Clinical Orthopaedics and Related Research ®

A Publication of The Association of Bone and Joint Surgeons ®

Is Social Support Associated With Upper Extremity Disability?

Sjoerd P. F. T. Nota MD, Silke A. Spit MD, Thijs C. H. Oosterhoff BSc, Michiel G. J. S. Hageman MD, David C. Ring MD, PhD, Ana-Maria Vranceanu PhD

Abstract

Background

Pain intensity and disability correlate with psychosocial factors such as depression and pain interference (the degree to which pain interferes with activities of daily living) as much or more than pathophysiology in upper extremity illness. However, other factors like emotional support (perception of being cared for and valued as a person), instrumental support (perception of availability of tangible assistance when needed), positive psychosocial impact (perception and focus on the positive side of a difficult situation, sometimes characterized as posttraumatic growth, benefit-finding, or meaning making), also might be associated with disability in patients with upper extremity orthopaedic illness. This is the first published study, to our knowledge, addressing the potential association of emotional support, instrumental support, and positive psychosocial illness impact with disability in patients with upper extremity illness.

Questions/Purposes

We asked: (1) Is there a correlation between the QuickDASH and the Patient-reported Outcomes Measurement Information System (PROMIS) emotional support Computer Adaptive Testing (CAT)? (2) Is there a correlation between the QuickDASH and PROMISinstrumental support CAT? (3) Is there a correlation between the QuickDASH and PROMISpositive psychosocial illness impact CAT? (4) Among the PROMISmeasures of depression, emotional support, instrumental support, positive illness impact, and pain interference, which accounts for the most variance in QuickDASH scores?

Methods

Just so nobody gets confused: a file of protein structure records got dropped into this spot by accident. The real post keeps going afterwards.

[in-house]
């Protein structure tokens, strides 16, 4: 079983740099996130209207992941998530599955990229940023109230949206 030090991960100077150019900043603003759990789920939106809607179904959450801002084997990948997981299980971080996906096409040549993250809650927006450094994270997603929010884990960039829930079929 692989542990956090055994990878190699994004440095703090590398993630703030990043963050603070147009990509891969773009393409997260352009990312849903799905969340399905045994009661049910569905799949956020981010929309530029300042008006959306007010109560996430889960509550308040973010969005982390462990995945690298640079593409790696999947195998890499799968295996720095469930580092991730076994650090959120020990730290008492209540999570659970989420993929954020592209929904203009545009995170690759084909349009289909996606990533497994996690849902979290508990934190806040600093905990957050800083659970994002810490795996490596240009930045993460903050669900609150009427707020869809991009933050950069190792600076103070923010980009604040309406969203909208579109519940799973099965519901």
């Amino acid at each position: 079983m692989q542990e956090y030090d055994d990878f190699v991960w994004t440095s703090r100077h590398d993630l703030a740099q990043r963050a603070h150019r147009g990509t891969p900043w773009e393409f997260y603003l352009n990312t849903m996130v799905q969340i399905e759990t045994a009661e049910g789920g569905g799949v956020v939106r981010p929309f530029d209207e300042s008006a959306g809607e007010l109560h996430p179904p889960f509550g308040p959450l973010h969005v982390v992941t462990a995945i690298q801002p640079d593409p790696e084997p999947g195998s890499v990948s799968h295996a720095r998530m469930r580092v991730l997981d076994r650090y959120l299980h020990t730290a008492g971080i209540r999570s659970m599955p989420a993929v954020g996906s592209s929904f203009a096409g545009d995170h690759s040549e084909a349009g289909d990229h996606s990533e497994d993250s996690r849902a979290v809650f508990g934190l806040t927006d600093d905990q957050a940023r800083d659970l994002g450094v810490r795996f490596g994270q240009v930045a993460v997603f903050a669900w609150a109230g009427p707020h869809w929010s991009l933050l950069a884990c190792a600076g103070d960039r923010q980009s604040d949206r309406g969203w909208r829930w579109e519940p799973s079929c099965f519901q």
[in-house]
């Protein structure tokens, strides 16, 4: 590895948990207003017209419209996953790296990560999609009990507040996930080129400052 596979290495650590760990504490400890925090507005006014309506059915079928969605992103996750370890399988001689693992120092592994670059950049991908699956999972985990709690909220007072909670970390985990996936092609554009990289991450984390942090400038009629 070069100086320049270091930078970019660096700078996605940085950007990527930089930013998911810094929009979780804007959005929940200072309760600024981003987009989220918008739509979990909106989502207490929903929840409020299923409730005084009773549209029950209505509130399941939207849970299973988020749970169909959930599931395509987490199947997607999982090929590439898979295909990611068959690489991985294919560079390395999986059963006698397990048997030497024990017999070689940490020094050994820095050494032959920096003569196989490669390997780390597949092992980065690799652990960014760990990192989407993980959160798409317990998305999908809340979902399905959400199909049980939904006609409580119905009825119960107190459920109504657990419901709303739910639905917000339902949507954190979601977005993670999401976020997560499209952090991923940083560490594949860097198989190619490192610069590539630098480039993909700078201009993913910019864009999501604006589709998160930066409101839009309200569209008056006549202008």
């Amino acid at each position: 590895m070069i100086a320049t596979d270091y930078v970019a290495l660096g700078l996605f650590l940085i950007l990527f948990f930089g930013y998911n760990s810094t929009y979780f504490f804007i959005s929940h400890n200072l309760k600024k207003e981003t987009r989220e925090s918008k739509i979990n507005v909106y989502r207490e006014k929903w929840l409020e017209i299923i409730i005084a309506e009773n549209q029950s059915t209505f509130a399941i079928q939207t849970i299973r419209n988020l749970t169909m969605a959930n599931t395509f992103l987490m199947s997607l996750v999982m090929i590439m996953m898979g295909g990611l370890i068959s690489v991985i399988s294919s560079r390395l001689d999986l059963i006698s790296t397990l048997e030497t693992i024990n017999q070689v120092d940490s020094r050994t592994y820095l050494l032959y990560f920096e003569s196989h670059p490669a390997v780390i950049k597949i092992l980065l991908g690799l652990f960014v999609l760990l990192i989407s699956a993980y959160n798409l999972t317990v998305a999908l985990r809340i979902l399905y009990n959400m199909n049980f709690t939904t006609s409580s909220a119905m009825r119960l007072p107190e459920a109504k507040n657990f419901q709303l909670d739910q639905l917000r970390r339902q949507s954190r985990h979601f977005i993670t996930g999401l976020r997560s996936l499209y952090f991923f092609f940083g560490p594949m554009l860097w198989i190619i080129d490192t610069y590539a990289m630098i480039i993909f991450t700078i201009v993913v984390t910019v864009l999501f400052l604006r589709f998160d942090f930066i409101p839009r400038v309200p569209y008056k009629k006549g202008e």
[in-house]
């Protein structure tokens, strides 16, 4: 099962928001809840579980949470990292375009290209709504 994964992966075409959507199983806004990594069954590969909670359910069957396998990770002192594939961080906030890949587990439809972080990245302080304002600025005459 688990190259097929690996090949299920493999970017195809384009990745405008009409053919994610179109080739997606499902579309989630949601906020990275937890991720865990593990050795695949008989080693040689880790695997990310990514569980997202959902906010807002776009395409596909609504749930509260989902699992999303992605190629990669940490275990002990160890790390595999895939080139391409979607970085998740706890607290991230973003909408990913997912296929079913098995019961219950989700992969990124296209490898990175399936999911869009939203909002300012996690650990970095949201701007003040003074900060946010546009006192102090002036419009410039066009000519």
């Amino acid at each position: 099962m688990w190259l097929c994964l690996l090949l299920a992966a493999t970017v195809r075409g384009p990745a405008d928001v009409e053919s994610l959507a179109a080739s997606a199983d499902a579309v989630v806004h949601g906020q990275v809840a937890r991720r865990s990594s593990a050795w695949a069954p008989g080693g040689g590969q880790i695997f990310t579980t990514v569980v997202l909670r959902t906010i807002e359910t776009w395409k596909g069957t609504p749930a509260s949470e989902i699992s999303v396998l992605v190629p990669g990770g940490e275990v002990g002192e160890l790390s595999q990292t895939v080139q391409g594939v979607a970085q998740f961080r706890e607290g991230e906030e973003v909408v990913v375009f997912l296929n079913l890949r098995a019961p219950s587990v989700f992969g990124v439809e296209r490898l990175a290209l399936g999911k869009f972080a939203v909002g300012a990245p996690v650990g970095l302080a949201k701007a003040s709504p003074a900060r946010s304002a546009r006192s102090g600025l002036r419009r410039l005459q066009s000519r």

One hundred ninety-three patients with upper extremity illness (55% women; average age, 51 ± 18 years) of 213 approached (91% recruitment rate) completed the QuickDASH, and five different PROMISCATs: pain interference (the degree to which pain interferes with accomplishing one’s goals), depression, emotional support, psychosocial illness impact, and instrumental support. We recruited patients from the practice of three surgeons in hand service of the department of orthopaedic surgery at a major urban university hospital.

Results

Pearson Product Moment Correlations showed that emotional support (r = −0.18; p = 0.014) and instrumental support (r = −0.19; p = 0.008) were weakly and inversely associated with the QuickDASH), while positive psychosocial illness impact was moderately and inversely associated with the QuickDASH (r = −0.36; p < 0.001). In multivariable analyses, pain interference, but not the social support measures, was the only psychosocial factor associated with the QuickDASH and alone explained 66% of variance.

Conclusions

Emotional support, instrumental support and positive psychosocial illness impact are all individually associated with disability to a small degree, but pain interference (the degree to which pain interferes with accomplishing one’s goals) has the strongest influence on magnitude of disability.

Level of Evidence

Level 1, prognostic study.

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